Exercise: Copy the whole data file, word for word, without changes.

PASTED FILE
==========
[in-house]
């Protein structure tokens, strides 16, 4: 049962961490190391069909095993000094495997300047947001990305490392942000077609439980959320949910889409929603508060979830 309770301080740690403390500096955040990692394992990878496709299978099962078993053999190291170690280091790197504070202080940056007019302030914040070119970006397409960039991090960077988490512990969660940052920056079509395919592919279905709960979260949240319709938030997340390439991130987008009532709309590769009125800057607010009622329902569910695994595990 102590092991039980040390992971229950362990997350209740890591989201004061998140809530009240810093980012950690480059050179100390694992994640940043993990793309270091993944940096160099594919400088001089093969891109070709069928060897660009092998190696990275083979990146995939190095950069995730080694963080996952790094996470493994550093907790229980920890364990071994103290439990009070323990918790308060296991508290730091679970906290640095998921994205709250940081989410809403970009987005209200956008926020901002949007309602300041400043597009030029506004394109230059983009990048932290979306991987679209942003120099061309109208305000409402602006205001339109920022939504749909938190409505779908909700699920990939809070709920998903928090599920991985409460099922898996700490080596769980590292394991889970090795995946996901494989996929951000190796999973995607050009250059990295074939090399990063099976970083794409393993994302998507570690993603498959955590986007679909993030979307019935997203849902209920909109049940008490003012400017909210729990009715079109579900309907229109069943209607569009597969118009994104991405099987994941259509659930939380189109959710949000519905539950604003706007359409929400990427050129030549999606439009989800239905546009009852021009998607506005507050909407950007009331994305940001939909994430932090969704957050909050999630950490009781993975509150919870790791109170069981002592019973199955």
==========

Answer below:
[in-house]
């Protein structure tokens, strides 16, 4: 049962961490190391069909095993000094495997300047947001990305490392942000077609439980959320949910889409929603508060979830 309770301080740690403390500096955040990692394992990878496709299978099962078993053999190291170690280091790197504070202080940056007019302030914040070119970006397409960039991090960077988490512990969660940052920056079509395919592919279905709960979260949240319709938030997340390439991130987008009532709309590769009125800057607010009622329902569910695994595990 102590092991039980040390992971229950362990997350209740890591989201004061998140809530009240810093980012950690480059050179100390694992994640940043993990793309270091993944940096160099594919400088001089093969891109070709069928060897660009092998190696990275083979990146995939190095950069995730080694963080996952790094996470493994550093907790229980920890364990071994103290439990009070323990918790308060296991508290730091679970906290640095998921994205709250940081989410809403970009987005209200956008926020901002949007309602300041400043597009030029506004394109230059983009990048932290979306991987679209942003120099061309109208305000409402602006205001339109920022939504749909938190409505779908909700699920990939809070709920998903928090599920991985409460099922898996700490080596769980590292394991889970090795995946996901494989996929951000190796999973995607050009250059990295074939090399990063099976970083794409393993994302998507570690993603498959955590986007679909993030979307019935997203849902209920909109049940008490003012400017909210729990009715079109579900309907229109069943209607569009597969118009994104991405099987994941259509659930939380189109959710949000519905539950604003706007359409929400990427050129030549999606439009989800239905546009009852021009998607506005507050909407950007009331994305940001939909994430932090969704957050909050999630950490009781993975509150919870790791109170069981002592019973199955």